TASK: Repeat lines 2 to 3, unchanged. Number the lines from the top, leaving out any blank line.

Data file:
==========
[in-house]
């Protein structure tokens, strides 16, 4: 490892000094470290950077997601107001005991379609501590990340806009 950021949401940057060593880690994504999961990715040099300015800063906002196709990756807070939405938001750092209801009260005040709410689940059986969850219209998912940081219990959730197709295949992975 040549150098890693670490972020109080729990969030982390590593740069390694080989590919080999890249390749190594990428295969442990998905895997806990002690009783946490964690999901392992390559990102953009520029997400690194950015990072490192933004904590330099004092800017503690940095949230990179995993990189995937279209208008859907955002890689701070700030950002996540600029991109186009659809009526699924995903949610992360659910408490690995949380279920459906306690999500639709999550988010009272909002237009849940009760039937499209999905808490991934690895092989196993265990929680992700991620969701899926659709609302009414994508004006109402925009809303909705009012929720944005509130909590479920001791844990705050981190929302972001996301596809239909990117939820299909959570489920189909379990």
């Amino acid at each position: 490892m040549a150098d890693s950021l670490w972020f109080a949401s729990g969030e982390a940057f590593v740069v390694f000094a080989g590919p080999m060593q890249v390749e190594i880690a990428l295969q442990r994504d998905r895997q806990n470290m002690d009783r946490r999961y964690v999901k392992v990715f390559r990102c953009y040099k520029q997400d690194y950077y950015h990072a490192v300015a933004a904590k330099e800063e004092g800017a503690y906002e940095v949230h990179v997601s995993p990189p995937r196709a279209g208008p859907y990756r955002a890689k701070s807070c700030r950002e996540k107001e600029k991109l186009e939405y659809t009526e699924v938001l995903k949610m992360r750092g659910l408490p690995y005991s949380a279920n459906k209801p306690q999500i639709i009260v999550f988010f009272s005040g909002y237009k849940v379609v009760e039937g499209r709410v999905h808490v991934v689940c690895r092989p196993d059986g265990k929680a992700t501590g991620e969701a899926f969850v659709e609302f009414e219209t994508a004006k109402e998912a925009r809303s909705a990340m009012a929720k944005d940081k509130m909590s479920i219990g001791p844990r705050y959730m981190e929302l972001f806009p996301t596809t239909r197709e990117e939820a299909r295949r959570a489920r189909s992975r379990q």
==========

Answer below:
């Protein structure tokens, strides 16, 4: 490892000094470290950077997601107001005991379609501590990340806009 950021949401940057060593880690994504999961990715040099300015800063906002196709990756807070939405938001750092209801009260005040709410689940059986969850219209998912940081219990959730197709295949992975 040549150098890693670490972020109080729990969030982390590593740069390694080989590919080999890249390749190594990428295969442990998905895997806990002690009783946490964690999901392992390559990102953009520029997400690194950015990072490192933004904590330099004092800017503690940095949230990179995993990189995937279209208008859907955002890689701070700030950002996540600029991109186009659809009526699924995903949610992360659910408490690995949380279920459906306690999500639709999550988010009272909002237009849940009760039937499209999905808490991934690895092989196993265990929680992700991620969701899926659709609302009414994508004006109402925009809303909705009012929720944005509130909590479920001791844990705050981190929302972001996301596809239909990117939820299909959570489920189909379990």
């Amino acid at each position: 490892m040549a150098d890693s950021l670490w972020f109080a949401s729990g969030e982390a940057f590593v740069v390694f000094a080989g590919p080999m060593q890249v390749e190594i880690a990428l295969q442990r994504d998905r895997q806990n470290m002690d009783r946490r999961y964690v999901k392992v990715f390559r990102c953009y040099k520029q997400d690194y950077y950015h990072a490192v300015a933004a904590k330099e800063e004092g800017a503690y906002e940095v949230h990179v997601s995993p990189p995937r196709a279209g208008p859907y990756r955002a890689k701070s807070c700030r950002e996540k107001e600029k991109l186009e939405y659809t009526e699924v938001l995903k949610m992360r750092g659910l408490p690995y005991s949380a279920n459906k209801p306690q999500i639709i009260v999550f988010f009272s005040g909002y237009k849940v379609v009760e039937g499209r709410v999905h808490v991934v689940c690895r092989p196993d059986g265990k929680a992700t501590g991620e969701a899926f969850v659709e609302f009414e219209t994508a004006k109402e998912a925009r809303s909705a990340m009012a929720k944005d940081k509130m909590s479920i219990g001791p844990r705050y959730m981190e929302l972001f806009p996301t596809t239909r197709e990117e939820a299909r295949r959570a489920r189909s992975r379990q």